The term "water-based fluid" whenever used herein means an aqueous fluid of water, brine, sea water, etc., having added thereto a thickening agent or viscosity builder.
"Water-gel" whenever used herein means a class of "viscous water-based fluids" wherein the viscosity builder is cross-linked. Such water-gels at very high viscosity may tend to exhibit only semi-fluid like properties.
"Breaker" whenever used herein refers to chemical additives to viscous water-based fluids, the characteristic properties of which are to effect a complete break of the fluid after a delayed period of time.
"Complete breaker", as described particularly with respect to fracturing fluids, refers to the desired viscosity reduction of a viscous water-based fluid to about 10 centipoise or less, as measured by the test conditions given below or by a comparable test.
One aspect of the invention is a method for promoting the reduction of the viscosity of viscous water-based fluids maintained at temperatures within the range of from about 50° F. to about 125° F. (about 10°--50° C.), comprising providing in the fluid, a polysaccharide thickening agent, and as a breaker, a persulfate plus a tertiary amine (the terms including in scope precursors of the recited breaker compounds).
Another aspect of the invention is such a water-based fluid containing an effective amount of the above-recited breaker to reduce the viscosity of the fluid after a preselected period of time at the aforementioned temperature.
A third aspect of the invention relates to a method of treating a subterranean formation penetrated by a borehole wherein the static temperature of the borehole adjacent said formation is within said temperature range, by contacting the formation with such a water-based fluid, and thereafter by means of the recited breaker, breaking the fluid to a reduced viscosity once its intended purpose as a viscous fluid has been served. Specific applications in the art of well treating include those hereinabove discussed under the "Background" discussion. When employed as a fracturing fluid, the fluid is injected at a rate and pressure sufficient to fracture the formation. Also, at least a portion, i.e., stage, of the fracturing fluid contains a propping agent and/or diverting agent which is transported into the fracture.
A fourth aspect of the invention is a method of transporting finely divided, substantially water-insoluble particulate using such a water-based fluid containing the recited breaker, as the carrier medium for transporting particulate from one point to another, e.g., in placing proppant in a subterranean fracture, in placing gravel in a well gravel pack, in transporting coal particles, ore particles, and other particulate through pipelines, and the like.
The viscous water-based fluid may contain other well-known ingredients such as fluid loss agents (which may comprise adding to the aqueous fluid, a liquid hydrocarbon, or, particulate fluid loss agents such as silica flour, resins and the like), corrosion inhibitors, antifoaming and demulsifying agents, weighting agents, diverting agents, propping agents and the like.
The aqueous medium employed may be fresh water, a natural or synthetic brine or sea water as illustrative only. Oxygen demand by the breaker system (if any) is inherently contributed to by the breakdown of the persulfate. Thus, residual oxygen, of the inherent amount in the distilled water samples tested, below, did not demonstrate a need for incorporating or dissolving further oxygen by deliberate means in the medium, although the invention does not rule out such practice.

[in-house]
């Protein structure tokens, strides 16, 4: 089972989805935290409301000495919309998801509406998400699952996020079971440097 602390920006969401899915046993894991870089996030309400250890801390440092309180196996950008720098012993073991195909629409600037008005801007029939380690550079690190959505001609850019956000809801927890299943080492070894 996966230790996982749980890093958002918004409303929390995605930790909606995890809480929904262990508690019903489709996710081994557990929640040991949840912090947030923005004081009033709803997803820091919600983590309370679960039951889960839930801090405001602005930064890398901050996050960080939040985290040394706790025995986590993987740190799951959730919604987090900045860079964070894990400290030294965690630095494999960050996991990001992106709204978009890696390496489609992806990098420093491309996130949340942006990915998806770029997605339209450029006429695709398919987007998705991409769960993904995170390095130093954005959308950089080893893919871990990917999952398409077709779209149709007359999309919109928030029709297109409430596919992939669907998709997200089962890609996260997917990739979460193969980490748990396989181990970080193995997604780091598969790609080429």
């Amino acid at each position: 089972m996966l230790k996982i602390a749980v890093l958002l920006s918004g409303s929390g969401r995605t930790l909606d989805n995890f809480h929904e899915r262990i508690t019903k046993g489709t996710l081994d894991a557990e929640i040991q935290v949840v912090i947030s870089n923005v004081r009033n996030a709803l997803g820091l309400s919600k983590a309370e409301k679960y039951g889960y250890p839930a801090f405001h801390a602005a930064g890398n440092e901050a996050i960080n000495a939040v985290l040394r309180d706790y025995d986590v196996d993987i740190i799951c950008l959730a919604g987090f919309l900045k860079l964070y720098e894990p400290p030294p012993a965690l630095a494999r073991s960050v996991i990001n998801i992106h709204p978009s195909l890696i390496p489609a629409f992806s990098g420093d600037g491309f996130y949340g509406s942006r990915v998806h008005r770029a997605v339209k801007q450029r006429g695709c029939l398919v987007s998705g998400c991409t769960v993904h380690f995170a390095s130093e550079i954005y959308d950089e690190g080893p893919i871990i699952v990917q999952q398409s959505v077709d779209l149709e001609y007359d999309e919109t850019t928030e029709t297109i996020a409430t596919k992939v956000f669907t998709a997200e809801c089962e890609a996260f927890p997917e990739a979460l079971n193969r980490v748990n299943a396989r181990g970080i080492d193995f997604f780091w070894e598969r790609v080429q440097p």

The viscosity builder or thickening agent or gelling agent used within the scope of the invention is based on the addition of a polysaccharide to the aqueous medium. Polysaccharides which may be employed in the practice of the present invention include natural occurring polysaccharides which are dispersible in cold or hot water to produce viscous solutions. Also included are polysaccharides in water-soluble or water-swellable forms, which are the derivatives or modifications of natural occurring polysaccharides, e.g., celluloses and various gums, which in their natural form are substantially insoluble in water.
One group of polysaccharides which is within the scope of the invention are the industrial gums such as those generally classified as exudate gums, seaweed gums, seed gums, microbial polysaccharides; and hemicelluloses (cell wall polysaccharides found in land plants) other than cellulose and pectins. Included by way of specific example are xylan, mannan, galactan, L-arabino-xylans, L-arabino-D-glucorono-D-xylans; 40-methyl-D-glucurono-D-xylans, D-gluco-D-mannans; D-galacto-D-mannans and arabino-D-galactans, algin, such as sodium alginate, carrageenin, fucordan, laminaran, agar, gum arabic, gum ghatti, gum karaya, tamarind gum, tragacanth gum, guar gum, locust bean gums and the like. Modified gums such as carboxyalkyl derivatives (e.g. carboxymethyl guar and hydroxyalkyl derivatives, e.g. hydroxypropyl guar) can also be employed. Modified celluloses and derivatives thereof can also be employed. There are thus literally thousands of such materials which have varying properties that can be employed in the practice of the present invention, for example, cellulose ethers, esters and the like.